Florida — the nucleus of greyhound racing in the US — has banned the sport by public referendum. State residents on Tuesday voted overwhelmingly in support of Amendment 13, a measure that will phase out races by 2021.
Some 69 percent of Floridians — or 5.4 million people — voted to end a sport that has long been denounced by its critics as cruel. Florida is currently home to 11 of America’s 17 active dog tracks and it’s questionable whether the industry can survive elsewhere in the US without it.
Florida will become the 41st state in the union to prohibit greyhound racing, although only five others — Alabama, Arkansas, Iowa, Texas, and West Virginia — currently have active tracks
“The historical consequences of this are incredibly significant,” Carey Theil, executive director of greyhound charity GREY2K USA, told The Orlando Sentinel on Wednesday. “We’re seeing one of the highest approvals of any animal welfare measure in the nation.”
Amendment 13 was an issue that transcended traditional political divisions, uniting animal activists with unlikely allies, like Laura Trump, the president’s daughter-in-law.
These dogs are in cages 23 hours a day,” Trump told The Palm Beach Post recently. “As a Republican and as a dog lover, I said here’s something you can do that’s great for business, great for taxpayers … and you’re giving a chance to all these dogs here who otherwise are going to be in a really sad, deplorable conditions.”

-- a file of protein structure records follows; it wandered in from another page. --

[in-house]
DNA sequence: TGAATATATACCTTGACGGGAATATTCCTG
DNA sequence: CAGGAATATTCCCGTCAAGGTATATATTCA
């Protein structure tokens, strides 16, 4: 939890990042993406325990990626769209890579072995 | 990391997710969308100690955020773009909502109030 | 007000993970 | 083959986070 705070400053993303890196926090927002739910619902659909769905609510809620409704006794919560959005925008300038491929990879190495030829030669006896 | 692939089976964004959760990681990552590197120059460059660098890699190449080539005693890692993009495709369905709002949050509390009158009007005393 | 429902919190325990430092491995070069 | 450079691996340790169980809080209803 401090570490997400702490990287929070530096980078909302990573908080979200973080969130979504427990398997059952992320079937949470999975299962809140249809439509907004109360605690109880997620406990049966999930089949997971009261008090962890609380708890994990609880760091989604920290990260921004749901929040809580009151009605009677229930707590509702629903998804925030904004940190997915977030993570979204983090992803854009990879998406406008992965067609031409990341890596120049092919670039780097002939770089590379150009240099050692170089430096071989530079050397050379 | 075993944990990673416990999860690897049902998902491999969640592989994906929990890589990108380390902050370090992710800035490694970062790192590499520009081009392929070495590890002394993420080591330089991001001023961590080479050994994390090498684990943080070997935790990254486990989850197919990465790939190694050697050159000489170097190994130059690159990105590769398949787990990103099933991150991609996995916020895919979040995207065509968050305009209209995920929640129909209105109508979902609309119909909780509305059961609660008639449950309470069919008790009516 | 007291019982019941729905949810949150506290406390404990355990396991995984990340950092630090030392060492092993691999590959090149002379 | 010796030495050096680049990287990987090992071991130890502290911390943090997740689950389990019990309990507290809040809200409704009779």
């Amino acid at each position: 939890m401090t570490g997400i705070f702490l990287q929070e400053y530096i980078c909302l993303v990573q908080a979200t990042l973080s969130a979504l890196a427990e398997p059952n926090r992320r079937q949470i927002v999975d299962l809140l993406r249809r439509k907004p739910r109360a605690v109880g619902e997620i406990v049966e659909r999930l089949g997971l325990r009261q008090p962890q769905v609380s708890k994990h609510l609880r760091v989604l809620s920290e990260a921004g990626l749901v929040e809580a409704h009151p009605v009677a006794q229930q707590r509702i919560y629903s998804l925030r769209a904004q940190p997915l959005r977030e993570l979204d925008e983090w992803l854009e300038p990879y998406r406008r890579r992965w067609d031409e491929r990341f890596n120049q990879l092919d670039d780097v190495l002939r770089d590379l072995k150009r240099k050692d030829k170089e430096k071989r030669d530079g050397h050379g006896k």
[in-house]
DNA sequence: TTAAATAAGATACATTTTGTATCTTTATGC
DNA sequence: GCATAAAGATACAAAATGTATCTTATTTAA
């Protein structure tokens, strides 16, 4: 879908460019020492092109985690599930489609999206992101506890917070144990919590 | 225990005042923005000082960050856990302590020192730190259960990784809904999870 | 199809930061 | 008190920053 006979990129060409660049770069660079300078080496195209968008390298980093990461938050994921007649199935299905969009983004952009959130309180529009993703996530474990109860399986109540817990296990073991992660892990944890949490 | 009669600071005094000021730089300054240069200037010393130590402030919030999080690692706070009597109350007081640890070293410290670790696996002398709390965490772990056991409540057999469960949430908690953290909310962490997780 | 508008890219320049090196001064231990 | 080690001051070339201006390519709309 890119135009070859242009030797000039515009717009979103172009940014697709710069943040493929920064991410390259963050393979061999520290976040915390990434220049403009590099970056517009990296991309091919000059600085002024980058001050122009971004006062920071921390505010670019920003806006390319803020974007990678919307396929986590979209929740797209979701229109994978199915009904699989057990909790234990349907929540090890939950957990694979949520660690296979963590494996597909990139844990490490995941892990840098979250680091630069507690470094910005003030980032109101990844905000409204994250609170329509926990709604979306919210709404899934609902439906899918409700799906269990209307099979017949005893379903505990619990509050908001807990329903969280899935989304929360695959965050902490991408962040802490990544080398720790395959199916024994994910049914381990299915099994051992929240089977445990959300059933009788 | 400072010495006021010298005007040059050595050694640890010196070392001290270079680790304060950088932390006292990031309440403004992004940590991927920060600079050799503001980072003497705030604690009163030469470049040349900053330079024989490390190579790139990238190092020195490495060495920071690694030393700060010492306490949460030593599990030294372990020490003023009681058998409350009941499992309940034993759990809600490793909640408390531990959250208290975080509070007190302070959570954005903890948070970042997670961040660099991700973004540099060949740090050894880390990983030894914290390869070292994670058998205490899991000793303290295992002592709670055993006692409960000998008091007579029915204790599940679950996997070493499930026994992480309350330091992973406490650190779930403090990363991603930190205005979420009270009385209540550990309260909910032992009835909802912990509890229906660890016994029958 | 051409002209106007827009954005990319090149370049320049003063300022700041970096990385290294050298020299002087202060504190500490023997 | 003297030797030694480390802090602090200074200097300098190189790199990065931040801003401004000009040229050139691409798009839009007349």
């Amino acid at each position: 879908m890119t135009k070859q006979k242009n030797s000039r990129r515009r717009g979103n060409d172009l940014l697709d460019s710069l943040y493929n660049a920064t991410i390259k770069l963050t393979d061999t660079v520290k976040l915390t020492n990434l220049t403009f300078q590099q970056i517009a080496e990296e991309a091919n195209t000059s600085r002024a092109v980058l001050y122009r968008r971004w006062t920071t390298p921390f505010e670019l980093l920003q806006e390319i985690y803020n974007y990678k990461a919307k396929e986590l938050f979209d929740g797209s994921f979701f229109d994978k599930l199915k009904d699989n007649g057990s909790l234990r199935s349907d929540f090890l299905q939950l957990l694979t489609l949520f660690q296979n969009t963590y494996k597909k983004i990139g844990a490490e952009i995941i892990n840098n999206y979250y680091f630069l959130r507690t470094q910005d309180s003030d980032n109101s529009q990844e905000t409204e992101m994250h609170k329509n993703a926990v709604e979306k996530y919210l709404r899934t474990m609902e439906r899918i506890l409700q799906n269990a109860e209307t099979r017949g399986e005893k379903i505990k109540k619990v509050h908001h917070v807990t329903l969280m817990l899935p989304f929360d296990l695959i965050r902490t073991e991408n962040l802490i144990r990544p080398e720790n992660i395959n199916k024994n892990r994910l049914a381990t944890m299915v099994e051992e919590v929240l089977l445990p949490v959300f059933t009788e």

Oddly enough, many of the dog tracks themselves supported the ban. Due to a quirk in Florida’s gambling laws, it was compulsory for tracks to offer a certain quota of racing each year under the terms of their gaming licenses, even if it was unprofitable to do so.
Failing to hit this quota would jeopardize their right to offer other, more lucrative gambling games. The tracks have long called for a change in the rules that would allow them to scrap the racing altogether, a process dubbed “uncoupling.”
Cats and Dogs
Amendment 13’s detractors were also a disparate group that included the Florida Greyhound Racing Association (FGRA), the Florida Farm Bureau, the National Rifle Association, and the Florida Cattlemen’s Association.
The group briefly succeeded in having the ban struck off the ballot by a Tallahassee judge. Its lawyers claimed a sentence in the measure’s preamble, which stated “the humane treatment of animals is a fundamental value of the people of the State of Florida,” could enable animal rights groups to ban not just dog racing but hunting and fishing in the future.
The Florida Supreme Court rejected this notion and placed it back on the ballot for voters to embrace emphatically.
“Because of the decisions of millions of Florida voters, thousands of dogs will be spared the pain and suffering that is inherent in the greyhound racing industry,” said Kitty Block of the Humane Society in a statement.